In MS, the word lesion refers to an area of damage or scarring (sclerosis) in the central nervous system. Lesions are sometimes also called plaques. They are thought to be caused by inflammation that results from the immune system attacking the myelin sheath around nerves.
An MRI scan can detect lesions and also differentiate between active and non-active lesions. Active lesions show up in the scan as white patches when a contrast fluid containing gadolinium is injected. The gadolinium highlights the areas where inflammation is happening. If the lesion does not light up, then it is likely to be an older lesion, and more than 3 months old.
An MRI scan using gadolinium is also known as an MRI scan with contrast.
The presence, distribution and type of lesions seen in an MRI scan are useful clues for a neurologist to be able to give a diagnosis of MS. They form an important part of the McDonald Criteria that is used to make a diagnosis.
Not all lesions seen in an MRI are caused by MS. Lesions can be caused by other diseases such as migraine or stroke, and they can also develop with age. They can be detected in MRI scans before you experience any symptoms. Sometimes, a lesion might be detected in a scan that was done for another reason. You might then be given a diagnosis of RIS or radiologically isolated syndrome.
In some cases, neurologists can link a symptom that you have to a particular lesion in a scan, but this is not always possible. The size and position of a lesion on a scan does not always relate easily to your symptoms or experiences with MS. However, with regular scans, a neurologist may be able to tell how active your MS is, and how you may be affected.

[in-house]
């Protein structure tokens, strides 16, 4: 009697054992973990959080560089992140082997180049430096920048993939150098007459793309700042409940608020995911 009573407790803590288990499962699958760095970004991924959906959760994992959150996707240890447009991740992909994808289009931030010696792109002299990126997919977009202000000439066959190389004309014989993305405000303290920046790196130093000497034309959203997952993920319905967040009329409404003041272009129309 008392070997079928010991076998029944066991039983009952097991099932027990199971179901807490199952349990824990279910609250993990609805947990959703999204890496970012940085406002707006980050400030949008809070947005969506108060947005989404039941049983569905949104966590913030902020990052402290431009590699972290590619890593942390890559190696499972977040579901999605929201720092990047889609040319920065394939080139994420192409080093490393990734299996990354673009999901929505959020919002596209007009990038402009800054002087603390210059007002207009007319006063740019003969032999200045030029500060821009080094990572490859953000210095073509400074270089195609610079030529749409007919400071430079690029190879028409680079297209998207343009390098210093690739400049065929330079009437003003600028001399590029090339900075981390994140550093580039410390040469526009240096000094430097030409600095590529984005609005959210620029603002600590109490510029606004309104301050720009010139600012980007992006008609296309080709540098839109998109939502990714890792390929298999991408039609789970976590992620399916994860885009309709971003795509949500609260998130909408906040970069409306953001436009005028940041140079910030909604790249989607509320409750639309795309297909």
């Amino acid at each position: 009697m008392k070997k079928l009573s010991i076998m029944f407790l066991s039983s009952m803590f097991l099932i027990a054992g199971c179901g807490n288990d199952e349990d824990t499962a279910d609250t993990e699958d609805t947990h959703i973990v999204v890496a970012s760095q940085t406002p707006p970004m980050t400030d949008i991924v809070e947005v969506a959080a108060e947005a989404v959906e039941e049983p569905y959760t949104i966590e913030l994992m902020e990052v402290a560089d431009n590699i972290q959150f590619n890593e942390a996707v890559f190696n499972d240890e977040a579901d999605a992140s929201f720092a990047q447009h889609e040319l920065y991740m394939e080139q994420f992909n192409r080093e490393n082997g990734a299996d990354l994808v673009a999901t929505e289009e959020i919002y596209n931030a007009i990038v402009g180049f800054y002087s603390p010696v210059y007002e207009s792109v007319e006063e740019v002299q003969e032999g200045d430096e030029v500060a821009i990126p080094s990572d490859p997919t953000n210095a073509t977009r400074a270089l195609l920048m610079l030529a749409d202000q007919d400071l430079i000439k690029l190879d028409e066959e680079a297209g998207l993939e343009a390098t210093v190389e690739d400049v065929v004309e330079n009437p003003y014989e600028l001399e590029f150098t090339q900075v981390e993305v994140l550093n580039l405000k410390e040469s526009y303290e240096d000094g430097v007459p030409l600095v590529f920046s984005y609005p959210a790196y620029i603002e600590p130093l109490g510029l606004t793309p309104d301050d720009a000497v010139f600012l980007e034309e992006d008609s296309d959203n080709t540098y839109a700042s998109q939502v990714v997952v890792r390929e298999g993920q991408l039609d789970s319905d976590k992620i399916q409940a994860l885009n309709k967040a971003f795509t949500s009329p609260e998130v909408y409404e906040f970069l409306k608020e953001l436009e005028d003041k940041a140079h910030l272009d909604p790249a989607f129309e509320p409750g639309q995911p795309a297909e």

Sometimes, lesions will repair themselves and will not be seen on subsequent scans. Persistent lesions may eventually show up as 'black holes', where the underlying neuron has suffered damage that cannot be repaired.
Some lesions get smaller or heal over time. Other lesions do not heal and tend to grow slowly over time. When looked at in MRI scans, the growing lesions have a dark rim of activity at the edges of the damaged area. They are known as chronic active lesions or smouldering lesions.
Smouldering lesions are thought to contribute to disease progression and worsening symptoms in MS. The dark rim seen in powerful MRI scans is caused by microglia, cells that normally roam the central nervous system cleaning up damaged cells. In MS, they may be activated by the immune system attack on nerve cells, becoming overactive and leading to further nerve cell damage.
Researchers found that people with four or more smouldering lesions were more likely to have developed progressive MS, and had cognitive and mobility problems from an earlier age, when compared to people with no smouldering lesions. They found that 56% of the people in their study had at least one smouldering lesion, regardless of the type of MS they had.
The concept of smouldering MS is guiding current research into medicines for MS. Current disease modifying drugs target the initial inflammatory attack on the nerves. Like firefighters at a forest fire, they put out the obvious blaze in the trees, but don't stop the smouldering burn happening under the leaves on the ground.
Newer drugs in development for MS aim to target the smouldering burn, stopping the microglia from enlarging existing lesions and letting them heal.